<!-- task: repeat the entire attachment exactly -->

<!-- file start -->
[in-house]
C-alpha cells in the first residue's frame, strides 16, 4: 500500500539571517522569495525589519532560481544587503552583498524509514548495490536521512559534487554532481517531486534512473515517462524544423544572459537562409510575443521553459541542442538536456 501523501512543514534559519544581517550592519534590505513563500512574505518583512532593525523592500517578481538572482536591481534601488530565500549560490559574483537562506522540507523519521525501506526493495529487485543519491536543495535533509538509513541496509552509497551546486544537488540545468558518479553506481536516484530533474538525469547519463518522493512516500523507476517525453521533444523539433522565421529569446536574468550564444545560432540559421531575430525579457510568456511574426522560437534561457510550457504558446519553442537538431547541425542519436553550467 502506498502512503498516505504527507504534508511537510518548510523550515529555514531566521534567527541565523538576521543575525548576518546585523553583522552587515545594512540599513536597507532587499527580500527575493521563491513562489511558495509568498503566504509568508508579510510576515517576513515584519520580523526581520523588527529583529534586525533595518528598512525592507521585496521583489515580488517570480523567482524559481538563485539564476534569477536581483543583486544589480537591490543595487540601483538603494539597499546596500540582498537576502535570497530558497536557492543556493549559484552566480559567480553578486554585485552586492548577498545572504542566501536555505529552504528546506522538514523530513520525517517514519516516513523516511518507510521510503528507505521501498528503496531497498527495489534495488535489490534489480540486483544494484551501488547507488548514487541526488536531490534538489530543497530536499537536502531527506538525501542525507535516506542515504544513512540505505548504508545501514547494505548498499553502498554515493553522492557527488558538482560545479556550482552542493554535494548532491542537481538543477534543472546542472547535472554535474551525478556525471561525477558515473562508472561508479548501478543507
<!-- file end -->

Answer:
[in-house]
C-alpha cells in the first residue's frame, strides 16, 4: 500500500539571517522569495525589519532560481544587503552583498524509514548495490536521512559534487554532481517531486534512473515517462524544423544572459537562409510575443521553459541542442538536456 501523501512543514534559519544581517550592519534590505513563500512574505518583512532593525523592500517578481538572482536591481534601488530565500549560490559574483537562506522540507523519521525501506526493495529487485543519491536543495535533509538509513541496509552509497551546486544537488540545468558518479553506481536516484530533474538525469547519463518522493512516500523507476517525453521533444523539433522565421529569446536574468550564444545560432540559421531575430525579457510568456511574426522560437534561457510550457504558446519553442537538431547541425542519436553550467 502506498502512503498516505504527507504534508511537510518548510523550515529555514531566521534567527541565523538576521543575525548576518546585523553583522552587515545594512540599513536597507532587499527580500527575493521563491513562489511558495509568498503566504509568508508579510510576515517576513515584519520580523526581520523588527529583529534586525533595518528598512525592507521585496521583489515580488517570480523567482524559481538563485539564476534569477536581483543583486544589480537591490543595487540601483538603494539597499546596500540582498537576502535570497530558497536557492543556493549559484552566480559567480553578486554585485552586492548577498545572504542566501536555505529552504528546506522538514523530513520525517517514519516516513523516511518507510521510503528507505521501498528503496531497498527495489534495488535489490534489480540486483544494484551501488547507488548514487541526488536531490534538489530543497530536499537536502531527506538525501542525507535516506542515504544513512540505505548504508545501514547494505548498499553502498554515493553522492557527488558538482560545479556550482552542493554535494548532491542537481538543477534543472546542472547535472554535474551525478556525471561525477558515473562508472561508479548501478543507